>Resolution: Yes. Checkpoint 11.4 now reads (in provision 4):
>   'The single-key binding requirements may be satisfied with a
>   "single-key mode" (i.e., a mode where the current bindings are
>   replaced by a set of single-key bindings).'

We can do that with the obvious limitation that we can only do as many 
single-key functions as there are keys available, after the OS has taken its 
dues. Also I hope, but cannot guarantee, that we can do this for Opera 
mobile devices and kiosks as well, but that is out of scope.

>Issue 514: Checkpoint 1.1: If UA functionalities are keyboard
>operable, must all UI controls be? 
>Issue summary: The requirement of checkpoint 1.1 is about keyboard
>access. Does this mean that all user interface controls must be
>keyboard operable, or is the functionalities they provide access to
>that must be available through the keyboard?
> - The UAWG agreed with the reviewer: it is the functionalities first
>   and foremost that must be available through the keyboard.
> - As a result, checkpoint 1.1 was modified and reads in the 22 June
>   draft:
>     "Ensure that the user can operate through keyboard input alone
>     any user agent functionality available through the user
>     interface."

I think this is doable, as I don't think there is any functionality that 
cannot be expressed through keyboard bindings. In some cases it may be less 
convenient than say pointer bindings (and in more cases the opposite), but 
the functionalities should always be expressible. Resolved.


There is one issue that evidently hasn't been registered in the database. It 
is my major problem with the current working draft, which in my opinion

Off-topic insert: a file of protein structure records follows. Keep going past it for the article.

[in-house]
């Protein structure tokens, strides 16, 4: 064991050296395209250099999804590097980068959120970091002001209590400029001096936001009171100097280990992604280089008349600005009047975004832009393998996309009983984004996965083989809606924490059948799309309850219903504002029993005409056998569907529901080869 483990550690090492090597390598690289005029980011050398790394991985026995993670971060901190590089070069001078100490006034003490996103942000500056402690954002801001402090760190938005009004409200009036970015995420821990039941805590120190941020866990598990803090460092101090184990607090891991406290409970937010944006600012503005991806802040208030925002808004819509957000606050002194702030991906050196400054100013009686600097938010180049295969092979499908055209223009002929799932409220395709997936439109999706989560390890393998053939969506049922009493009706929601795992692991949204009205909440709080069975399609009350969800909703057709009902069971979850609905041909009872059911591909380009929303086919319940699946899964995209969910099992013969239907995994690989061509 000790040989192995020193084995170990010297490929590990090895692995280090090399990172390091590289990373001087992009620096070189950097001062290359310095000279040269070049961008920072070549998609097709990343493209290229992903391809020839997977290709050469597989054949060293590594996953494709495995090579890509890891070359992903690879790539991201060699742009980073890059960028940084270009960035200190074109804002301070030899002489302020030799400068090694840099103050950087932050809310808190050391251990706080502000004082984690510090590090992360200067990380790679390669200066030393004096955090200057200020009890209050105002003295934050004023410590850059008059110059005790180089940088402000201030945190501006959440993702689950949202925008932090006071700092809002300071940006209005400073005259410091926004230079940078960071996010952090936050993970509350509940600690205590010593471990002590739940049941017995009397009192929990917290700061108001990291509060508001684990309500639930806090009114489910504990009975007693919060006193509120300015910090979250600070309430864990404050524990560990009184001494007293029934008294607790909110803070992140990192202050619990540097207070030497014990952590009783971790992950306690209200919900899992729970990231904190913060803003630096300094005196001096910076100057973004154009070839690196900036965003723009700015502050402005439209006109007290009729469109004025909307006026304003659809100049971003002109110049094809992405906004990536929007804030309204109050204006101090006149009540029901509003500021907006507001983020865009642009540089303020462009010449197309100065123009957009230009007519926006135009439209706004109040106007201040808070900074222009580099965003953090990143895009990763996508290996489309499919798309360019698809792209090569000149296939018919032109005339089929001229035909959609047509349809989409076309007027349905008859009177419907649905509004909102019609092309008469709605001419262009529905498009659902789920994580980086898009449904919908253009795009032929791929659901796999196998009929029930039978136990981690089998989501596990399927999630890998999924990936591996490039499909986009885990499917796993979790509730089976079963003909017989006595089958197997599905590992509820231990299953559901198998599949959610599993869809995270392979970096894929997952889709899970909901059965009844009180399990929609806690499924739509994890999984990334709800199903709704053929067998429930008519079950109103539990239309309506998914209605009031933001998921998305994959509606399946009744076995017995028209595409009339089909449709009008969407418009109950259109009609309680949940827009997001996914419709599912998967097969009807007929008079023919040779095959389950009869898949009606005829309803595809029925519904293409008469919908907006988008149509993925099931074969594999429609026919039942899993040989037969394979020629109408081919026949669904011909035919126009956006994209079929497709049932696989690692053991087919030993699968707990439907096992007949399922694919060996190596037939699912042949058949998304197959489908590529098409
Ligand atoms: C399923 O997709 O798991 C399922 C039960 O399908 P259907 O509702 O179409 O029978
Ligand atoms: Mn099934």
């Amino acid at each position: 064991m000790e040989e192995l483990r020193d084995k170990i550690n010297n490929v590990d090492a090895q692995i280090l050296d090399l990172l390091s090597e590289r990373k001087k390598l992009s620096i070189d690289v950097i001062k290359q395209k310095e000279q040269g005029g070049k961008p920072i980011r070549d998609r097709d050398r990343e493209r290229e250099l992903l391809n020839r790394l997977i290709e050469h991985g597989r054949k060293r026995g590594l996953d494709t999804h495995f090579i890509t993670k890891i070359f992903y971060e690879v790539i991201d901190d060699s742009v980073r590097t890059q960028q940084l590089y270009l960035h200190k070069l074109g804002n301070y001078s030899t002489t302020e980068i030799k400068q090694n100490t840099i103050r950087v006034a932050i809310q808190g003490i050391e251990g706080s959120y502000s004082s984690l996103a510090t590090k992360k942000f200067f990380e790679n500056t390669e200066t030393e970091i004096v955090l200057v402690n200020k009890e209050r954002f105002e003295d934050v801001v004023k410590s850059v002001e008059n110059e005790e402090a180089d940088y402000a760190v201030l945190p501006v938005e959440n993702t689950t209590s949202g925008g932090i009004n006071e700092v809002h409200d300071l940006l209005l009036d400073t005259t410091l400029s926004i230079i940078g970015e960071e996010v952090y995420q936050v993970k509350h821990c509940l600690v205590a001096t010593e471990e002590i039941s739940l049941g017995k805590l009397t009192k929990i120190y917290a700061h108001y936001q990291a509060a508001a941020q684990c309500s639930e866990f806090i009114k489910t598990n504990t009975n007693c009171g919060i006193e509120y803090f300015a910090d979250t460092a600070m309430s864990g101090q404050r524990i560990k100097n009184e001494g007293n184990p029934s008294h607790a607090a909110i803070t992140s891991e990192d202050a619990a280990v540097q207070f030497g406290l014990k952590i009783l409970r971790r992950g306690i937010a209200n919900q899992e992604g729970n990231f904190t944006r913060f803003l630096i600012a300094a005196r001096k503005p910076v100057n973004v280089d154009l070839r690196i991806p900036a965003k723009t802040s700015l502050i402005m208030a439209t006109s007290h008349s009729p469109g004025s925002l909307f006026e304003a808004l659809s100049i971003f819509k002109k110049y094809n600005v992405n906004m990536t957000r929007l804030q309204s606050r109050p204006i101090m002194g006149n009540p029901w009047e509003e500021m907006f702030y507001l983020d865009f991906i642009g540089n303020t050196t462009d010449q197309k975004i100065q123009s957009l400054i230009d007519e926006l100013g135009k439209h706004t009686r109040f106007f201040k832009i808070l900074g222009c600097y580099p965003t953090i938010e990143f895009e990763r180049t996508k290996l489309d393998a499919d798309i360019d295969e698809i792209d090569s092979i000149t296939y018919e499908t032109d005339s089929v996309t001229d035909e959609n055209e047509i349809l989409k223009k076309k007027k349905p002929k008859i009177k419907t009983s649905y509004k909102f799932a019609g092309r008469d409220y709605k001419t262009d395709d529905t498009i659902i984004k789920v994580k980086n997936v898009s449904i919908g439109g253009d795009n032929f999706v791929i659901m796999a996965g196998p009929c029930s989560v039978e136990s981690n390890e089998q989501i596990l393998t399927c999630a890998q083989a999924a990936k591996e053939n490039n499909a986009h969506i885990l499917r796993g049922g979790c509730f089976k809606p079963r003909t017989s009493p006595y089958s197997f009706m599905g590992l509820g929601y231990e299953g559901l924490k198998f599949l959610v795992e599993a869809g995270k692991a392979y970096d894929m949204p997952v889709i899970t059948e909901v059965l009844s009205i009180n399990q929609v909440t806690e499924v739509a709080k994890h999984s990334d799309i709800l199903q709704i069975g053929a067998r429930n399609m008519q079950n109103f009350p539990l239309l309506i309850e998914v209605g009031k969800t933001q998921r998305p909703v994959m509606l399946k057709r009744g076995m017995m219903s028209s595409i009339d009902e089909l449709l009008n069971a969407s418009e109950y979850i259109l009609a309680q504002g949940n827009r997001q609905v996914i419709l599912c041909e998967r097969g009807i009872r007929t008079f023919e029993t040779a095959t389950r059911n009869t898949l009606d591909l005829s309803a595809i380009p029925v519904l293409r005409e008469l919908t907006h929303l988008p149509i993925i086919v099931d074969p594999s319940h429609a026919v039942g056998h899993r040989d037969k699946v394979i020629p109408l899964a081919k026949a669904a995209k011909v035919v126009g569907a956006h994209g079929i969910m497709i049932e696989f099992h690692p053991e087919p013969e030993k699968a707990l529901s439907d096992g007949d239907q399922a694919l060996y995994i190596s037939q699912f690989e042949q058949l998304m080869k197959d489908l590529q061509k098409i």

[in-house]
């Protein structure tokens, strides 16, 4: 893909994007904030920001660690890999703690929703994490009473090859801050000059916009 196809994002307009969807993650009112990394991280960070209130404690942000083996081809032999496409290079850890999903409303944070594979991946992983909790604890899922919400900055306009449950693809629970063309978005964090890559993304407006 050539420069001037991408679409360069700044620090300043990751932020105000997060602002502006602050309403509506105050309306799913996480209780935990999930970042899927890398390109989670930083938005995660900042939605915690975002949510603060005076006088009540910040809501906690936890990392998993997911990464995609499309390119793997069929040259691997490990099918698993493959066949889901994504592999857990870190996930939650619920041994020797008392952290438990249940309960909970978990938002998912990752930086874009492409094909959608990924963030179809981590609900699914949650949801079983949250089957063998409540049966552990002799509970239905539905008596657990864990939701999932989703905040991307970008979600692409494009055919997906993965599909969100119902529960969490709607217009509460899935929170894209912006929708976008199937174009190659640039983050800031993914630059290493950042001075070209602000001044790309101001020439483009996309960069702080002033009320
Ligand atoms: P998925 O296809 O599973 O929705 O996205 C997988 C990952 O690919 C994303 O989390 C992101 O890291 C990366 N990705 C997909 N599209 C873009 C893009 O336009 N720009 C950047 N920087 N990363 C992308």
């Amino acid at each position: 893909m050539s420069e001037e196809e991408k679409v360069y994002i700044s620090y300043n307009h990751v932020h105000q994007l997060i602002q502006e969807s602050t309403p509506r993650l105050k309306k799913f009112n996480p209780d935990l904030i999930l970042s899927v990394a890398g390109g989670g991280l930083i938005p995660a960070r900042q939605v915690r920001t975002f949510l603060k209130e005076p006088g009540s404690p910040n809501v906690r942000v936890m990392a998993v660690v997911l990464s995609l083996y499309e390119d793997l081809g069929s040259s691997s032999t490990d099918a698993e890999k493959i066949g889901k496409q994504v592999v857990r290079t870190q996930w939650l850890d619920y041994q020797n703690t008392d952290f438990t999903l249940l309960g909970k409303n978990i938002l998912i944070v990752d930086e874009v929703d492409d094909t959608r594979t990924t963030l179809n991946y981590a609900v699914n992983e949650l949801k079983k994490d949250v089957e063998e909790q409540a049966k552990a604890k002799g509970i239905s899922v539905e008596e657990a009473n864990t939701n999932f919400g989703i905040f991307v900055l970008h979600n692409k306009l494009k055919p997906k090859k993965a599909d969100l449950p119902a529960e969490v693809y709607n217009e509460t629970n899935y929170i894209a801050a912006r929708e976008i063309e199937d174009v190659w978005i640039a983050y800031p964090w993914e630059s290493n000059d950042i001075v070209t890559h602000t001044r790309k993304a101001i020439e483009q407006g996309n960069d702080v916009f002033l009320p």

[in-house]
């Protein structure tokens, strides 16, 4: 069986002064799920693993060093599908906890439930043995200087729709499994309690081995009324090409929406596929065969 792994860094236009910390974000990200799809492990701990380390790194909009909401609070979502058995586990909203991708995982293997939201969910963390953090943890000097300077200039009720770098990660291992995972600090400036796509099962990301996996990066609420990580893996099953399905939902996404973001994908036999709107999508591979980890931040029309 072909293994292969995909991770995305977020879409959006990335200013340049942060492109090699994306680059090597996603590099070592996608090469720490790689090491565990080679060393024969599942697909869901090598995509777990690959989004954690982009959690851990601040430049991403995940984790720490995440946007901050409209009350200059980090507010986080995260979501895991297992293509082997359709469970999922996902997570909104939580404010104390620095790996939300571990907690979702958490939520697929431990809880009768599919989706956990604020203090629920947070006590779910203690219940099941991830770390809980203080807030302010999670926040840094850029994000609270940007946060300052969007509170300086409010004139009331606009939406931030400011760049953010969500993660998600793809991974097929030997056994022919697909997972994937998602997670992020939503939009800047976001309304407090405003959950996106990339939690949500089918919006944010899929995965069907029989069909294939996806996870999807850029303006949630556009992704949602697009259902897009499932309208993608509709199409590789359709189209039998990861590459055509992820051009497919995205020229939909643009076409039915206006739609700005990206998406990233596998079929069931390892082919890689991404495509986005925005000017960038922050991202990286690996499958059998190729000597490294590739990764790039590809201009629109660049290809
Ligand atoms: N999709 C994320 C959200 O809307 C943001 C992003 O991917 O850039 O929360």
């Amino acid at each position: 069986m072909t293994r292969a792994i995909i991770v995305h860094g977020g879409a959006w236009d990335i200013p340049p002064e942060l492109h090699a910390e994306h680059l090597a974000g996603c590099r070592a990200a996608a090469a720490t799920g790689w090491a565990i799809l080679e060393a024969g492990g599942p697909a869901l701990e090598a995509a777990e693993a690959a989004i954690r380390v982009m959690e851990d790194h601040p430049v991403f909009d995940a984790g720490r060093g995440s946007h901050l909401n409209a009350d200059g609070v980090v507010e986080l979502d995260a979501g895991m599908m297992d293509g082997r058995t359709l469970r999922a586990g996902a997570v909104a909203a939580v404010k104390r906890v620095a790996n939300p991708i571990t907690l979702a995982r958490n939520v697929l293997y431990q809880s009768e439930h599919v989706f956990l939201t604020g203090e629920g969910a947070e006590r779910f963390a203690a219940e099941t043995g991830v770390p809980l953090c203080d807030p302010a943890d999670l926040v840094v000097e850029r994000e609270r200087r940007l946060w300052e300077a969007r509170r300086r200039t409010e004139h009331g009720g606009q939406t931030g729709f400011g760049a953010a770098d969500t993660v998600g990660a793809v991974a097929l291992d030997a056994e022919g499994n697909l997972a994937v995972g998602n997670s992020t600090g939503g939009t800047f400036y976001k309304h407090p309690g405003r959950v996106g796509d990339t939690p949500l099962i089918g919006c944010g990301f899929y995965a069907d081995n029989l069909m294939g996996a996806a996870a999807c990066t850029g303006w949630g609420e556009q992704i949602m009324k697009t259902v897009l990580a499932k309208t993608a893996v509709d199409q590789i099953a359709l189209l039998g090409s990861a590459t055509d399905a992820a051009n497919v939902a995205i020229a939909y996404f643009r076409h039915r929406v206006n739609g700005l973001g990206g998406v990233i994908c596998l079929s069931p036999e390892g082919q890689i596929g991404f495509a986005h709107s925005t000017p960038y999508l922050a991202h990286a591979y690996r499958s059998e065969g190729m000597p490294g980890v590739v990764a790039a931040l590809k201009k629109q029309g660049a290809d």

makes it so broken as to be unusable in practice: Section 2.6, "Guideline 6. 
Implement standard application programming interfaces."

My issue with this checkpoint is practical and principal. To put it bluntly, 
unless a UA has DOM support or is advanced in the process of implementing it 
the current WD will have no relevance to UA implementors. Making a good DOM 
implementation is not a small (or cheap) matter of engineering, to my 
knowledge there are only two UAs with close to full DOM support, 
incidentally from the same two companies that created the specification to 
begin with.

That is not to say that DOM support isn't a worthwhile goal in itself or 
that DOM isn't superior to some proprietary API (not that all APIs are 
proprietary, conceivably it could be possible to make an accessible browser 
using SAX [1] for instance). But I object to the statement that the only way 
to make an accessible browser is to make one with full support of DOM2Core.

On principle it is bad thinking too. As stated [2] and not truly rebuffed 
[3], W3C specs use existing recommendations, but they don't build explicit 
dependencies unless there is an obvious reason to do so. Obviously XSLT 
doesn't make much sense without XPath, and SVG DOM builds upon DOM Core. But 
notably SVG itself does *not* depend upon DOM, you can have either static or 
dynamic SVG support [4].

I reiterate my suggestion that programmability should be a label, just like 
content type, input modality and selection [5].

Not resolved.

[1] <http://www.megginson.com/SAX/>
[2] <http://lists.w3.org/Archives/Public/w3c-wai-ua/2001AprJun/0045>
[3] <http://lists.w3.org/Archives/Public/w3c-wai-ua/2001AprJun/0079>
[4] <http://www.w3.org/TR/SVG/conform.html#ConformingSVGViewers>
[5] <http://www.w3.org/TR/2001/WD-UAAG10-20010622/conformance.html#content-

Jonny Axelsson
Opera software
Received on Wednesday, 11 July 2001 19:34:15 UTC